“We need narrative not because it is a valid epistemological description of the world but because of its cognitive role. It’s how we make sense of things. An inability to render life experiences into a coherent narrative is characteristic of psychotic disorders such as schizophrenia. Text that fails to deliver narrative coherence, for example in terms of relating cause to effect and honouring the expectations of readers, is harder to understand. So identifying narratives in abstract activities such as music and sport seems inevitable: if they lacked the properties that make this possible, they wouldn’t catch on, because they would seem pointless and unintelligible. Looked at this way, we might wonder if the ultimate intelligibility of the universe will be determined not so much by the capacity of our minds to formulate the appropriate concepts and equations, but by whether we can find a meaningful story to tell about it.” – Philip Ball, “The Story Trap”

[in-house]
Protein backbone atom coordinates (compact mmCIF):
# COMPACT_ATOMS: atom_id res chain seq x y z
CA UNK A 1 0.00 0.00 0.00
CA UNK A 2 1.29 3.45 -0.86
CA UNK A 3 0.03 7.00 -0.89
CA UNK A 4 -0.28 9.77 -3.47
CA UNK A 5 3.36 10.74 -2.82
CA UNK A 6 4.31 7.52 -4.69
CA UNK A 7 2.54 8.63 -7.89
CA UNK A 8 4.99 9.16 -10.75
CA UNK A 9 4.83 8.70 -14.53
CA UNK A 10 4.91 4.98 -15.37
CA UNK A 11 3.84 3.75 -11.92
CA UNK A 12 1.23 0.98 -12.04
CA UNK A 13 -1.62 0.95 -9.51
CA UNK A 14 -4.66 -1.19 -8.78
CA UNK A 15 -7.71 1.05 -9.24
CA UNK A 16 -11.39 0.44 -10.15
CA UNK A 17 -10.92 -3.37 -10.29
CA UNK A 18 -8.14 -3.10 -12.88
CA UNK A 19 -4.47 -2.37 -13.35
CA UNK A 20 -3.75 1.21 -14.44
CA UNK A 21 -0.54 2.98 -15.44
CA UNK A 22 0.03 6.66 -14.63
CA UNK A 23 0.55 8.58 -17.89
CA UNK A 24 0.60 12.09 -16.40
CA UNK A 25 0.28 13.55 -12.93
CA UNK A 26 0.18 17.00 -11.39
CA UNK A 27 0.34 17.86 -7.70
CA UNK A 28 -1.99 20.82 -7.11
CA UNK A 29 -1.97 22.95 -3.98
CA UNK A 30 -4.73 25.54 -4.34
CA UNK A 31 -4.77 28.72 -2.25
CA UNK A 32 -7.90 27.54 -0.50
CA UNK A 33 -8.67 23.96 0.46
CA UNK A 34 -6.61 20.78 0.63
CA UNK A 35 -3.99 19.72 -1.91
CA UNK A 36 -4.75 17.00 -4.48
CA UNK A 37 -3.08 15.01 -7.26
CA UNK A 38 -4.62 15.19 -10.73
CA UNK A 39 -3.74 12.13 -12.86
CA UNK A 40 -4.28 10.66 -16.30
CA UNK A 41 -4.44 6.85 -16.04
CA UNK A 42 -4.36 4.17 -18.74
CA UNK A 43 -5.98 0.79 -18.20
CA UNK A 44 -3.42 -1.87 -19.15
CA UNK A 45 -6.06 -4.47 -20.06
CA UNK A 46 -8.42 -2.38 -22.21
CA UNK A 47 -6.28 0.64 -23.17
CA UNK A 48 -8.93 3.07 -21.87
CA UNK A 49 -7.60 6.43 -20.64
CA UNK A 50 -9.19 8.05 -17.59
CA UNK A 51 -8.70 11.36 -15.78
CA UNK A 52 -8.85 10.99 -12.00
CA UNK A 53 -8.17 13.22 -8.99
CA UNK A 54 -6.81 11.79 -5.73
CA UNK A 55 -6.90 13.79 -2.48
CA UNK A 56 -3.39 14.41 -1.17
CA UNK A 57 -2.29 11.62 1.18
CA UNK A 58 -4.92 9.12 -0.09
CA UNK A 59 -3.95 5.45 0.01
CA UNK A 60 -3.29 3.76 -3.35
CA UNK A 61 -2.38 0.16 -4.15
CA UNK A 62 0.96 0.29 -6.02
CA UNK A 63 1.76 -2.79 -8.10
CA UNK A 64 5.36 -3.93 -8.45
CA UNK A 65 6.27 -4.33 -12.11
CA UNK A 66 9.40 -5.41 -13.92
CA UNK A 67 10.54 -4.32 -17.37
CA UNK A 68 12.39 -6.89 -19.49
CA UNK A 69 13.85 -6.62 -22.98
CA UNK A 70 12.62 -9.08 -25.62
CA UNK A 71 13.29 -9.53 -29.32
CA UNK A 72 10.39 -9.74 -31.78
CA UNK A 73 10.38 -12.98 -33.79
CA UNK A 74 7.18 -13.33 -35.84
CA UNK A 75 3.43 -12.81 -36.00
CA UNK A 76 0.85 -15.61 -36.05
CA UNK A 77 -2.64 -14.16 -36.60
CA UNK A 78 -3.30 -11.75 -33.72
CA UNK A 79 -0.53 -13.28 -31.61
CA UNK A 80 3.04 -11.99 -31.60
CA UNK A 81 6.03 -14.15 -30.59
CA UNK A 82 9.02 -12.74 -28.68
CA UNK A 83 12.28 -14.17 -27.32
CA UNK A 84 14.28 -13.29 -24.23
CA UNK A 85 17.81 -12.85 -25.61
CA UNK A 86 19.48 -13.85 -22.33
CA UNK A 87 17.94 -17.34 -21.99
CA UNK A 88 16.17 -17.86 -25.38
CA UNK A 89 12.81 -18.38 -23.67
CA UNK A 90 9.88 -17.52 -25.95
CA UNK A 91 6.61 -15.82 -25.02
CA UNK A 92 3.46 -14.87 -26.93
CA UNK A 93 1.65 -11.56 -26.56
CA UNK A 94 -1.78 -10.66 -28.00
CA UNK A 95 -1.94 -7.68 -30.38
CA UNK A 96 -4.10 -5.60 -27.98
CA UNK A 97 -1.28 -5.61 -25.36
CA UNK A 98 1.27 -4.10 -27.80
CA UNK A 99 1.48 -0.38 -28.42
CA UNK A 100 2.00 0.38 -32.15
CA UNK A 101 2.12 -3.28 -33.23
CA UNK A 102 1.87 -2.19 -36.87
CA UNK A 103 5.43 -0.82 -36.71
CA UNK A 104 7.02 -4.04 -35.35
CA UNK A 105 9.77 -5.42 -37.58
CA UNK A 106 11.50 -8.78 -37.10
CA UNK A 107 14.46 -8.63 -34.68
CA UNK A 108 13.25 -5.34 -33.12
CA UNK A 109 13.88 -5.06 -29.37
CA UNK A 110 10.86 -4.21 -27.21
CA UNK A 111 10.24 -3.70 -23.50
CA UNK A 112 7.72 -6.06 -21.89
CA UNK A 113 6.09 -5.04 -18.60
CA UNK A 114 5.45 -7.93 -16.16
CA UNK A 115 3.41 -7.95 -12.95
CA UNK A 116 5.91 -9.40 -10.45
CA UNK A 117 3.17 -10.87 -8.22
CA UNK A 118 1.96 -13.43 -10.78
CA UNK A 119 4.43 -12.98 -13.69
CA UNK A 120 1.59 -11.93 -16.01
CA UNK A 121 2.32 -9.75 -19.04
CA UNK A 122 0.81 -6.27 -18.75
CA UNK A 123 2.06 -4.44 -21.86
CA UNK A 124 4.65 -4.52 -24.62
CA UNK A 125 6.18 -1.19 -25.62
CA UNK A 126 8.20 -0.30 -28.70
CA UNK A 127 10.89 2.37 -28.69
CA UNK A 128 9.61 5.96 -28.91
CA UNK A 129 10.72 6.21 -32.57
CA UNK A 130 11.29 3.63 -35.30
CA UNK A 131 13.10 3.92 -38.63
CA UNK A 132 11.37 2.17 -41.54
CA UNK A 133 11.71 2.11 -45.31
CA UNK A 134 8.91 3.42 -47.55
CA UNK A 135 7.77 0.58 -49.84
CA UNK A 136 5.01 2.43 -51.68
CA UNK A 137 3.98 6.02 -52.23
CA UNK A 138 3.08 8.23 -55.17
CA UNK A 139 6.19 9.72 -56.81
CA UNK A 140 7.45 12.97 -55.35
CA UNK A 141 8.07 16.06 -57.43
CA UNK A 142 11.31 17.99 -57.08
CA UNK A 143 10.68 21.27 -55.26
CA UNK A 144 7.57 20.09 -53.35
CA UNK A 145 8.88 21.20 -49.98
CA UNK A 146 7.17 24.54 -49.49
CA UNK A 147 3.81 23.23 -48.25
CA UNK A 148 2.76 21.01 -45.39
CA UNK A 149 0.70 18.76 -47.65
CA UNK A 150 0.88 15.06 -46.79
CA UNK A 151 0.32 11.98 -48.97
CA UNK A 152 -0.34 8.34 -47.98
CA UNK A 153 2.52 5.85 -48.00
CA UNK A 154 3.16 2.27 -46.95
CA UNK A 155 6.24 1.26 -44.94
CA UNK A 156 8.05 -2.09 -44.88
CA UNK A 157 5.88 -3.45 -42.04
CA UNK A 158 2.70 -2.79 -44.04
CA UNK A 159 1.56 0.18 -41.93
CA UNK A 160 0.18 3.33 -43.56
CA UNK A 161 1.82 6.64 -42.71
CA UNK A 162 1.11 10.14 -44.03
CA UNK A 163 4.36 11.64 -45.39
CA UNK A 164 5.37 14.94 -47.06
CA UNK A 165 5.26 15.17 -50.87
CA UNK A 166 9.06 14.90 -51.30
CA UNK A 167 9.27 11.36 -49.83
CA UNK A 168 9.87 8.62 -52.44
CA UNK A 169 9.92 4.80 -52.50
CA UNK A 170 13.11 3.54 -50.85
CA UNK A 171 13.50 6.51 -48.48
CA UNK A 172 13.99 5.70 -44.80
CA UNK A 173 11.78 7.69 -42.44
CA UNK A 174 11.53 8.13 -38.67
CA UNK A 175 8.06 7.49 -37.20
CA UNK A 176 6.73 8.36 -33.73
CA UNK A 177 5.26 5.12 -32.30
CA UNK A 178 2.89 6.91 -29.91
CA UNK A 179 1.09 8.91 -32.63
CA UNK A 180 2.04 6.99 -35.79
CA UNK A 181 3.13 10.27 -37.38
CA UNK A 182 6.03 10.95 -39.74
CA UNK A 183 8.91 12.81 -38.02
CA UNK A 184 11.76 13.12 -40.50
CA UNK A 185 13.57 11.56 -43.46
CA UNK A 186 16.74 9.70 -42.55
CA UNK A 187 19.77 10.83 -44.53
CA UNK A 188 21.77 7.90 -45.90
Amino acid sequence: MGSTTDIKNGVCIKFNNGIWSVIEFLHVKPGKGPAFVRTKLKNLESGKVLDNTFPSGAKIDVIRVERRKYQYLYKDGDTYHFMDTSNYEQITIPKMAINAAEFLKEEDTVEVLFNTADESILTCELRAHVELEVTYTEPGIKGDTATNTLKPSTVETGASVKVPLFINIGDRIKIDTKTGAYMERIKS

Step by step

“The compassionate mother, regarding her infant child, always strives to establish the child’s well-being. If she strives to establish the child’s well-being, she will endeavour to rid the child of calamities. If she endeavours to rid the child of calamities, her reflection and consideration become thorough. If her reflection and consideration are thorough, she will attain the principles of affairs. If she attains the principles of affairs, she will certainly accomplish her purposes. If she is certain of accomplishing her purposes, she will not hesitate in her action. To make no hesitation is called ‘bravery’.” – The Complete Works of Han Fei Tzu (trans. and ed. W. K. Liao)

A new story is posted

“Lawn” is the only story I had published in 2011.  It appeared in Thema in the autumn.  I have posted it today to this site, over to your right, in the “Previously Published Stories” menu, at the top and out of alphabetical order.  At some future point I’ll probably nudge it down a few notches to where it might be considered to belong.

“Lawn” contains the lyrics of “Twa Corbies,” an English folk ballad first printed in 1912 in Ballads Weird and Wonderful, published by John Lane The Bodley Head (a name weird and wonderful in its own right).